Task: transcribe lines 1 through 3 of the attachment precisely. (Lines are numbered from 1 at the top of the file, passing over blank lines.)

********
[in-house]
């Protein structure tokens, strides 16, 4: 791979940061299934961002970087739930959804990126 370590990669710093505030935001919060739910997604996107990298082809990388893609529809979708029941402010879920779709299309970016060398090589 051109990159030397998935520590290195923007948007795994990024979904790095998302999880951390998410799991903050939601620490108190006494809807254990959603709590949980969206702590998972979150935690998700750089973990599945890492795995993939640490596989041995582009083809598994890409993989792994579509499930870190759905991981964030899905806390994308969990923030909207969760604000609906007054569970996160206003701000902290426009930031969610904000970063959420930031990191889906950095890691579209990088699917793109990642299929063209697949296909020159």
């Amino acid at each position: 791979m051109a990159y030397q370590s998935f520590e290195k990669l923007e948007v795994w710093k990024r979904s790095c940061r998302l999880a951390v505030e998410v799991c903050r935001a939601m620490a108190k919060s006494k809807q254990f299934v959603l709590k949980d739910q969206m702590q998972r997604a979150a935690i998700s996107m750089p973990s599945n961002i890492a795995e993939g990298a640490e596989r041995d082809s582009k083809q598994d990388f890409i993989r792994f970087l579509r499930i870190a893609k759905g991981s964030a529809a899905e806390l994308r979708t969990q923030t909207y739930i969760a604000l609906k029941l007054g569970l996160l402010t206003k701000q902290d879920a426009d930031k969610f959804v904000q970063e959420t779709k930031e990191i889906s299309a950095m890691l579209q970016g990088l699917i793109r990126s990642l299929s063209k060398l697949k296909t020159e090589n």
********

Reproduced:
[in-house]
């Protein structure tokens, strides 16, 4: 791979940061299934961002970087739930959804990126 370590990669710093505030935001919060739910997604996107990298082809990388893609529809979708029941402010879920779709299309970016060398090589 051109990159030397998935520590290195923007948007795994990024979904790095998302999880951390998410799991903050939601620490108190006494809807254990959603709590949980969206702590998972979150935690998700750089973990599945890492795995993939640490596989041995582009083809598994890409993989792994579509499930870190759905991981964030899905806390994308969990923030909207969760604000609906007054569970996160206003701000902290426009930031969610904000970063959420930031990191889906950095890691579209990088699917793109990642299929063209697949296909020159």
């Amino acid at each position: 791979m051109a990159y030397q370590s998935f520590e290195k990669l923007e948007v795994w710093k990024r979904s790095c940061r998302l999880a951390v505030e998410v799991c903050r935001a939601m620490a108190k919060s006494k809807q254990f299934v959603l709590k949980d739910q969206m702590q998972r997604a979150a935690i998700s996107m750089p973990s599945n961002i890492a795995e993939g990298a640490e596989r041995d082809s582009k083809q598994d990388f890409i993989r792994f970087l579509r499930i870190a893609k759905g991981s964030a529809a899905e806390l994308r979708t969990q923030t909207y739930i969760a604000l609906k029941l007054g569970l996160l402010t206003k701000q902290d879920a426009d930031k969610f959804v904000q970063e959420t779709k930031e990191i889906s299309a950095m890691l579209q970016g990088l699917i793109r990126s990642l299929s063209k060398l697949k296909t020159e090589n």